Exploring cultures and communities – the slow way

Mikhail Mordasov is a very talented Russian photographer. Paul Richardson is a translator and writer who knows Russia well. When Mikhail and Paul decided to create a book from a long road trip across Russia, we knew something good was in the offing. Discover the Spine of Russia project.

article summary —

When hidden europe editor Nicky Gardner made an off-the-cuff remark about the innate appeal of the E105 highway, it set Paul Richardson thinking. Just imagine, one road, a ribbon of tarmac that extends all the way from Kirkenes in northern Norway to the Black Sea coast of Crimea. Paul is editor of Russian Life magazine and has a distinguished record in writing about Russian culture and history. He also clearly has an eye for a good road trip, and that E105 remark struck a chord.

Politics intervened in the plan to drive the entire length of the highway, for the E105 cuts across eastern Ukraine and it is by no means easy
these days to cross from Kherson Oblast into Crimea (see our feature “Eastern Connections” in this issue of hidden europe). So the route was tweaked to avoid crossing Ukraine and thus was born the project which has been promoted under the tile The Spine of Russia.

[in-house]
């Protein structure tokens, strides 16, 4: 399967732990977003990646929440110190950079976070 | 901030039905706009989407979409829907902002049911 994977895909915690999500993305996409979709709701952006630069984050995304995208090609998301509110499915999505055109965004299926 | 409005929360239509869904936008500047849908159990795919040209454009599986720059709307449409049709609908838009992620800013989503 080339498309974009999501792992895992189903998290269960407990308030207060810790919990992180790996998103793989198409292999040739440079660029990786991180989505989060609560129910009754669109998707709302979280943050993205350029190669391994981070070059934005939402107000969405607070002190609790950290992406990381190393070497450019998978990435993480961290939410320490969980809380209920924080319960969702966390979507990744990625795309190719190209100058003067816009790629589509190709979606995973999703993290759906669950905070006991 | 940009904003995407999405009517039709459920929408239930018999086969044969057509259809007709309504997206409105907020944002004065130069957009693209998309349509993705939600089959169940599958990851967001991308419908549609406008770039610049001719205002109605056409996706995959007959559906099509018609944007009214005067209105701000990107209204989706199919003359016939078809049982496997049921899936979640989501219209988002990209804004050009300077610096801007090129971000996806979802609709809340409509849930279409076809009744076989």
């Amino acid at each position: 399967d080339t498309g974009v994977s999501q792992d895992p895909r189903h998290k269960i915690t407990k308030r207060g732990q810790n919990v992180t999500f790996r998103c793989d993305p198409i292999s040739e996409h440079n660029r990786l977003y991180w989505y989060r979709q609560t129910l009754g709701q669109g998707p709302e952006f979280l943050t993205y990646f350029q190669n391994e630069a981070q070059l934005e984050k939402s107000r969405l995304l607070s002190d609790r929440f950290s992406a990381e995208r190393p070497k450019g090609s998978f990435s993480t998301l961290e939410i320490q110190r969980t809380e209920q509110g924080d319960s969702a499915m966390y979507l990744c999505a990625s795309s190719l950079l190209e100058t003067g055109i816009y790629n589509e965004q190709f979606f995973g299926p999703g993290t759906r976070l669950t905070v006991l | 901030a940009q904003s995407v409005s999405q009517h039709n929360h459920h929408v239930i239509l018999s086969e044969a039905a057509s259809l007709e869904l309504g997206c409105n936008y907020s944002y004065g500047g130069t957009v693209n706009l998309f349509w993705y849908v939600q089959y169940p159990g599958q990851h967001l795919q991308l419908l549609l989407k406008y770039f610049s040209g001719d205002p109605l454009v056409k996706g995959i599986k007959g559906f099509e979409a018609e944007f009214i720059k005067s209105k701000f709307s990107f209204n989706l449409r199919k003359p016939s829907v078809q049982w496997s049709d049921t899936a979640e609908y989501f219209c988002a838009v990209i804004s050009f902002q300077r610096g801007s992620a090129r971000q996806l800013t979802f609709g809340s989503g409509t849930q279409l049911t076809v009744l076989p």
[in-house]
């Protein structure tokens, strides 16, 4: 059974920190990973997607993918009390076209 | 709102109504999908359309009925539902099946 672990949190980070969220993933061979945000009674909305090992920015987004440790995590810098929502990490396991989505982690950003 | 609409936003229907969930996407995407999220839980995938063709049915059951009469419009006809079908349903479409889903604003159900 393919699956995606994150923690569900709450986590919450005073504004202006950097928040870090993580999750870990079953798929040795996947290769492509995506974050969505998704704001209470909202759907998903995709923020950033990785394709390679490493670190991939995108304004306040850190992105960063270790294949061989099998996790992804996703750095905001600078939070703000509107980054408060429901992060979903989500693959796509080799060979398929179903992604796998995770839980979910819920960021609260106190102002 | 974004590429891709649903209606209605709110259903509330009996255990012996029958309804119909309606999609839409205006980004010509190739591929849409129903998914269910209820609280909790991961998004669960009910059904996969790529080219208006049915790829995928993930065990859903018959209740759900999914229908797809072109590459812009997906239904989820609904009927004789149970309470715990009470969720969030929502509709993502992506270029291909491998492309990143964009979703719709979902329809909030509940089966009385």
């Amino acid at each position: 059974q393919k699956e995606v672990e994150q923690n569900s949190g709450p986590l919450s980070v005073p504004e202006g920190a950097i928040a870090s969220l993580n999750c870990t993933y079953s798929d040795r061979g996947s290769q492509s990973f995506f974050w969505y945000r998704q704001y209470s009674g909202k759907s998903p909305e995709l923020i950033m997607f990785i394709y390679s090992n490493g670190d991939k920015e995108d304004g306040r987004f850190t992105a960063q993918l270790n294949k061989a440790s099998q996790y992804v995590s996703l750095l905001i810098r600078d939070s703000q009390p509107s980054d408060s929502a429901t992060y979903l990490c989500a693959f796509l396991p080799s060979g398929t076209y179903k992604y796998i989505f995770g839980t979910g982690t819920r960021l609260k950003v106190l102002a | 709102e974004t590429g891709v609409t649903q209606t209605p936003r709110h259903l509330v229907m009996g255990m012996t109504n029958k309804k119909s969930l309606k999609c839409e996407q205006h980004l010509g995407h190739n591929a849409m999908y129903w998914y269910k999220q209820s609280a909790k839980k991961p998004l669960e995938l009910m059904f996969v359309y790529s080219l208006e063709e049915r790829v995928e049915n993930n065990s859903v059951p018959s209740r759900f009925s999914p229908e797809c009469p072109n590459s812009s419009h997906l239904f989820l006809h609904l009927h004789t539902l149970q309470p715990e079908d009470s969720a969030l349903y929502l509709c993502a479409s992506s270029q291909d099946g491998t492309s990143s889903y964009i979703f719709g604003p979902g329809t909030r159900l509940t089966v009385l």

On 12 October, Paul set off from Kirkenes, accompanied by Russian photographer Mikhail Mordasov, on a journey from the Barents Sea to the Black Sea.


This is just an excerpt. If you are a subscriber to hidden europe magazine, you can log in to read the full text online. Of course you can also read the full article in the print edition of hidden europe 47.

About the authors

hidden europe

and Susanne Kries manage hidden europe, a Berlin-based editorial bureau that supplies text and images to media across Europe. Together they edit hidden europe magazine. Nicky and Susanne are dedicated slow travellers. They delight in discovering the exotic in the everyday.

This article was published in hidden europe 47.